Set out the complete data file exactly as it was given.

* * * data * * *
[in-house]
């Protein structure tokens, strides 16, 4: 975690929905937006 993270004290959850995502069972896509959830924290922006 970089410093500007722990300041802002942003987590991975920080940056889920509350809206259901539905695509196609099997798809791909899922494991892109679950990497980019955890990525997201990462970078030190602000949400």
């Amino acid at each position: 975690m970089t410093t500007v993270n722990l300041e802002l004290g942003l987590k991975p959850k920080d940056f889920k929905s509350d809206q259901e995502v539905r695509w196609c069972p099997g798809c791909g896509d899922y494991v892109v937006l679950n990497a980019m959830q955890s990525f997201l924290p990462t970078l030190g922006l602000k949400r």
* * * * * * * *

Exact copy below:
[in-house]
């Protein structure tokens, strides 16, 4: 975690929905937006 993270004290959850995502069972896509959830924290922006 970089410093500007722990300041802002942003987590991975920080940056889920509350809206259901539905695509196609099997798809791909899922494991892109679950990497980019955890990525997201990462970078030190602000949400």
């Amino acid at each position: 975690m970089t410093t500007v993270n722990l300041e802002l004290g942003l987590k991975p959850k920080d940056f889920k929905s509350d809206q259901e995502v539905r695509w196609c069972p099997g798809c791909g896509d899922y494991v892109v937006l679950n990497a980019m959830q955890s990525f997201l924290p990462t970078l030190g922006l602000k949400r």